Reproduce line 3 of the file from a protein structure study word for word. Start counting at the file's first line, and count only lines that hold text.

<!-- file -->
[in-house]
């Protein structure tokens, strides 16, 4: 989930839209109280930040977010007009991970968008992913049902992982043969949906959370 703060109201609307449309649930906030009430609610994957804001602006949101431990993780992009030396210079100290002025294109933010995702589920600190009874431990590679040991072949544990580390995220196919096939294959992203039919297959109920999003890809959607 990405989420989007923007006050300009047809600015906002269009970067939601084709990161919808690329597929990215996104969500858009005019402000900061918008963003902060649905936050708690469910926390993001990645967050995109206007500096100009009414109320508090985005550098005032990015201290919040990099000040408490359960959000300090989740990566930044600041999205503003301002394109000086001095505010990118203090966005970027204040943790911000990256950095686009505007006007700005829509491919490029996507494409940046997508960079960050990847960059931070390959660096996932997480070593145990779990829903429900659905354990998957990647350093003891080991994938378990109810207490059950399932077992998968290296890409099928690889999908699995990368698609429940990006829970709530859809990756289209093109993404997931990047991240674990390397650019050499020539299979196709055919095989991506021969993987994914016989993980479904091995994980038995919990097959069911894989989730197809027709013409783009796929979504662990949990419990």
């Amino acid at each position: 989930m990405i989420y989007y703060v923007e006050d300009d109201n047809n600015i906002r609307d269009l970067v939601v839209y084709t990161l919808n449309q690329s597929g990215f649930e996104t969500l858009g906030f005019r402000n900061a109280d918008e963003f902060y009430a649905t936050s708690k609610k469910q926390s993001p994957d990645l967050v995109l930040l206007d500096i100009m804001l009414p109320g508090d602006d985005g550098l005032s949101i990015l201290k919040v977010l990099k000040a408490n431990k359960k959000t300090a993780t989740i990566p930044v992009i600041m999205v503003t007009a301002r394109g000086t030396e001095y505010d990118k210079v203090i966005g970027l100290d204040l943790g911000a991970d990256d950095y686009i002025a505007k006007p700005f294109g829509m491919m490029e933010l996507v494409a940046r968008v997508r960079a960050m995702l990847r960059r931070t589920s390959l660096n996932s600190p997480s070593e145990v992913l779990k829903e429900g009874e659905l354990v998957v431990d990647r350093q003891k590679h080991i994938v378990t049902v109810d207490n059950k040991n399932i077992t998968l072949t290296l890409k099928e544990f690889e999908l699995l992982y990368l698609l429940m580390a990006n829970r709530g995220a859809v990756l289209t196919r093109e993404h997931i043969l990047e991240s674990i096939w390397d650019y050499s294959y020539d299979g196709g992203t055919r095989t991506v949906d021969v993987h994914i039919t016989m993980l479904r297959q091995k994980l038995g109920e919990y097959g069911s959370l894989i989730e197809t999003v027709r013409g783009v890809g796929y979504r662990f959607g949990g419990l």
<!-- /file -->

């Amino acid at each position: 989930m990405i989420y989007y703060v923007e006050d300009d109201n047809n600015i906002r609307d269009l970067v939601v839209y084709t990161l919808n449309q690329s597929g990215f649930e996104t969500l858009g906030f005019r402000n900061a109280d918008e963003f902060y009430a649905t936050s708690k609610k469910q926390s993001p994957d990645l967050v995109l930040l206007d500096i100009m804001l009414p109320g508090d602006d985005g550098l005032s949101i990015l201290k919040v977010l990099k000040a408490n431990k359960k959000t300090a993780t989740i990566p930044v992009i600041m999205v503003t007009a301002r394109g000086t030396e001095y505010d990118k210079v203090i966005g970027l100290d204040l943790g911000a991970d990256d950095y686009i002025a505007k006007p700005f294109g829509m491919m490029e933010l996507v494409a940046r968008v997508r960079a960050m995702l990847r960059r931070t589920s390959l660096n996932s600190p997480s070593e145990v992913l779990k829903e429900g009874e659905l354990v998957v431990d990647r350093q003891k590679h080991i994938v378990t049902v109810d207490n059950k040991n399932i077992t998968l072949t290296l890409k099928e544990f690889e999908l699995l992982y990368l698609l429940m580390a990006n829970r709530g995220a859809v990756l289209t196919r093109e993404h997931i043969l990047e991240s674990i096939w390397d650019y050499s294959y020539d299979g196709g992203t055919r095989t991506v949906d021969v993987h994914i039919t016989m993980l479904r297959q091995k994980l038995g109920e919990y097959g069911s959370l894989i989730e197809t999003v027709r013409g783009v890809g796929y979504r662990f959607g949990g419990l």